Communities Minister outlines way forward for Sign Languages

Date published: 20 February 2024


Communities Minister Gordon Lyons has outlined his plans for the development of Sign Language in Northern Ireland.

DfC Minister Gordon Lyons meets sign language groups

Speaking in the Assembly, the Minister set out proposals to increase the number of interpreters and, ultimately, bring forward a Sign Language Bill.

The Minister said:

“I am committed to ensuring that members of the Deaf community have the same rights and opportunities as those in the hearing community, and are able to access services in their own language.

“I am aware that profoundly Deaf people consider themselves as part of a cultural and linguistic minority group rather than a disability group, and view their Sign Language as their ‘language of need’.”

Sign Language users, like many other minority language users, cannot necessarily access information on government websites or printed leaflets and various types of literature unless it is translated in to their natural signed language.

The Minister pointed to the sign language interpreters at the Ministerial briefings during the Covid pandemic as a positive step. But he added more needed to be done to address the current need for more British Sign Language and Irish Sign Language interpreters.

He said:

“One of the most pressing issues to ensure accessibility, and fuller social integration for the Deaf community in Northern Ireland, is to increase supply of professionally trained and appropriately accredited interpreters.”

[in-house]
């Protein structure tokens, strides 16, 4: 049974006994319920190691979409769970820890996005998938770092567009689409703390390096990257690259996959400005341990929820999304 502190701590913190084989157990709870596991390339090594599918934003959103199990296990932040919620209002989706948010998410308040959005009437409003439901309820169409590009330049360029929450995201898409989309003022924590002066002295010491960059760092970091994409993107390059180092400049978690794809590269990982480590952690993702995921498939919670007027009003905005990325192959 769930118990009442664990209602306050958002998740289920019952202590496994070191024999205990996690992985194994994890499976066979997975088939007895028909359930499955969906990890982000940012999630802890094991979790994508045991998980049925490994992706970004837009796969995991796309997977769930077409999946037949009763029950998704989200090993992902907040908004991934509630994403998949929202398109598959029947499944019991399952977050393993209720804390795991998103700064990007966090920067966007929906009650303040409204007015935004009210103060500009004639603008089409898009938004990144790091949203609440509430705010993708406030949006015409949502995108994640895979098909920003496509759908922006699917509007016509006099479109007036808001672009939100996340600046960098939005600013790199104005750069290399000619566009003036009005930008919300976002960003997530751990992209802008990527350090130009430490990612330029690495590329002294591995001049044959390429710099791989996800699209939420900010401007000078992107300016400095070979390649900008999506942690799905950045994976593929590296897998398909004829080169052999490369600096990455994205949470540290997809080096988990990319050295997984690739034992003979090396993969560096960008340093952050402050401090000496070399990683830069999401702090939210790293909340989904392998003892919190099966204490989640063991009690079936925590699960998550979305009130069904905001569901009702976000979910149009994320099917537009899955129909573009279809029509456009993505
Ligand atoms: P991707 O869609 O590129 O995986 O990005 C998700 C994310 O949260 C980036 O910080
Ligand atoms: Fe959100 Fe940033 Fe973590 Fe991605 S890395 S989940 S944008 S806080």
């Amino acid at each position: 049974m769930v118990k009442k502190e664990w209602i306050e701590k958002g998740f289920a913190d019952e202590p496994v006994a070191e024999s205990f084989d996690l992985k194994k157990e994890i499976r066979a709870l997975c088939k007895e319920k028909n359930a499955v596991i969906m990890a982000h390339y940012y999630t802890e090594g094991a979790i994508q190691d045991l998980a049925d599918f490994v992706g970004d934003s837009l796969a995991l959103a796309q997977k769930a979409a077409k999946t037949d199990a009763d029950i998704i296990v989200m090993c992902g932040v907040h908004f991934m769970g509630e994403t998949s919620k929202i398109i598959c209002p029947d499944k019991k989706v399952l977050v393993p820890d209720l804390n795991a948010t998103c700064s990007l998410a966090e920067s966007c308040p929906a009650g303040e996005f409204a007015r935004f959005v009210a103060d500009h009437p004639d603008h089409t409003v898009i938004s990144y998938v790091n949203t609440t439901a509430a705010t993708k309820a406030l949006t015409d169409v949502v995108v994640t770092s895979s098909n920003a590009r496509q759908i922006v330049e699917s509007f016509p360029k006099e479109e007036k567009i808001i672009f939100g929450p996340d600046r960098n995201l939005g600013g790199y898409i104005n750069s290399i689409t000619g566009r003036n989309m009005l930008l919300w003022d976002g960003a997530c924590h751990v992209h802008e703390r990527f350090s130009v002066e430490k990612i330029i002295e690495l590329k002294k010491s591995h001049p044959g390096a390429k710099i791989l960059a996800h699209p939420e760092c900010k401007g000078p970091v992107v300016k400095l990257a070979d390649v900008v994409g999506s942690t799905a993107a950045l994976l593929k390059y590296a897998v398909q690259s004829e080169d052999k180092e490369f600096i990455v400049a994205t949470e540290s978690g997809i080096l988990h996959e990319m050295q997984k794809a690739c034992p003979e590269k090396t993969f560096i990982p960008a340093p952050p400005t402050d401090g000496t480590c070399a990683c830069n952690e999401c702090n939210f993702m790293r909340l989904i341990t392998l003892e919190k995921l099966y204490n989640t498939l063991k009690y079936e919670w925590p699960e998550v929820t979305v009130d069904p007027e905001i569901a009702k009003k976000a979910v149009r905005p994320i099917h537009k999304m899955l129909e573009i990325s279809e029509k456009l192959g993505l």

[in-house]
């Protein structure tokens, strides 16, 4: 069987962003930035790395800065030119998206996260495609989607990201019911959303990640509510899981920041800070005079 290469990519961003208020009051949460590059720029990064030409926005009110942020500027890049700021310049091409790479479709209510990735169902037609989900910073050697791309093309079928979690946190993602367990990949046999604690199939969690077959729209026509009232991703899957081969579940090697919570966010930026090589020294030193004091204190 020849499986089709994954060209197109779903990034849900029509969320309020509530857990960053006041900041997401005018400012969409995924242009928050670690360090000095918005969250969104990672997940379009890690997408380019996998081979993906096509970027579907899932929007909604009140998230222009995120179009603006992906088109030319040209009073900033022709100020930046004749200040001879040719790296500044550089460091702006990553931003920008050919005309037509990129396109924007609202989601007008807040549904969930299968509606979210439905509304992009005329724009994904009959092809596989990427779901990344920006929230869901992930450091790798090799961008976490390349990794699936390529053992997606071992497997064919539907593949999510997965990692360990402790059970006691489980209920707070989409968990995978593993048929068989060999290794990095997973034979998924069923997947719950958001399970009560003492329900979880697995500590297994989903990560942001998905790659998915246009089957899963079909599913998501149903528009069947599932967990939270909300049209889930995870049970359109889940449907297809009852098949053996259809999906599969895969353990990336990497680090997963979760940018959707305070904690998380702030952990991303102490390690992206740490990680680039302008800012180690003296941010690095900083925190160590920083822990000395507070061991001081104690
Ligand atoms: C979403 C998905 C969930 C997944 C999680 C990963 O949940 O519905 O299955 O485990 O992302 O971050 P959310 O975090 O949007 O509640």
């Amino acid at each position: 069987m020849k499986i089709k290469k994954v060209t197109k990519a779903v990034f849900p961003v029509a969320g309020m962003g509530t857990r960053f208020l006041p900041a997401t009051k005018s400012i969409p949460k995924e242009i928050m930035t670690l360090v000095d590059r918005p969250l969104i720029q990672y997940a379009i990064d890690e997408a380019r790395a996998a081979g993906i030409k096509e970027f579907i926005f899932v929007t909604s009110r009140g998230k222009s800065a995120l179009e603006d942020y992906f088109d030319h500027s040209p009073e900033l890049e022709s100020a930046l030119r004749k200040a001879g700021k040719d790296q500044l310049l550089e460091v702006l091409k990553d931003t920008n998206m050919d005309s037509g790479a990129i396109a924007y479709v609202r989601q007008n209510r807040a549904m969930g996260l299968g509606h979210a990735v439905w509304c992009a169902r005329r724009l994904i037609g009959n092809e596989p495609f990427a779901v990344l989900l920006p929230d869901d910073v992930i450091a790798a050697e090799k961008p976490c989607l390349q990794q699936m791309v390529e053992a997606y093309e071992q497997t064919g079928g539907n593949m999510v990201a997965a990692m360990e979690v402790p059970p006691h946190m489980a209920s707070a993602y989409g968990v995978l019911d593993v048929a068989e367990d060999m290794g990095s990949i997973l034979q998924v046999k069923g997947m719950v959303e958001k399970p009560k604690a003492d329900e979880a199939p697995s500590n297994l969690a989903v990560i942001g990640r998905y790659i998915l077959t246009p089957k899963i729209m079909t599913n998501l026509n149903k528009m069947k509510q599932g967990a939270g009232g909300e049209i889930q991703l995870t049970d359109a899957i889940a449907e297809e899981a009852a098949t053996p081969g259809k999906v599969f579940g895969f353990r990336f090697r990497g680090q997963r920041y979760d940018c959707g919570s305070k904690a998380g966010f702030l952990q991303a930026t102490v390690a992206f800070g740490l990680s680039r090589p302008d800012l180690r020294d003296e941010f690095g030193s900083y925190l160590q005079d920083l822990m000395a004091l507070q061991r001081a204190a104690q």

The Minister outlined ongoing work to provide a pathway for interpreters through enhanced training and, potentially, an academic qualification.

Addressing the legislation, the Minister said:

“My officials have been engaging with key stakeholders, which includes the Deaf community and their representatives, to develop the policy to inform the drafting of clauses for legislation.

“When I have considered these cross-cutting policy proposals in detail, I intend to seek Executive approval to introduce a Sign Language Bill to the Assembly at the earliest opportunity. I also intend to seek the resources to put in place the infrastructure necessary to deliver on the intent of the legislation.”

Notes to editors: 

  1. Uniquely within the UK, Northern Ireland has two sign languages – British Sign Language (BSL) and Irish Sign Language (ISL). BSL is not a visual translation of spoken English and ISL is not a visual translation of either spoken English or Irish. Sign languages are the first or preferred means of communication for people who are profoundly deaf and are used by a significant number of their families and friends. Sign Language users worldwide view themselves as part of a cultural and linguistic minority community rather than a disability group.
  2. For media enquiries please contact the Department for Communities email
  3. Follow the Department on Twitter @CommunitiesNI
  4. The Executive Information Service operates an out of hours service for media enquiries only between 1800hrs and 0800hrs Monday to Friday and at weekend and public holidays.

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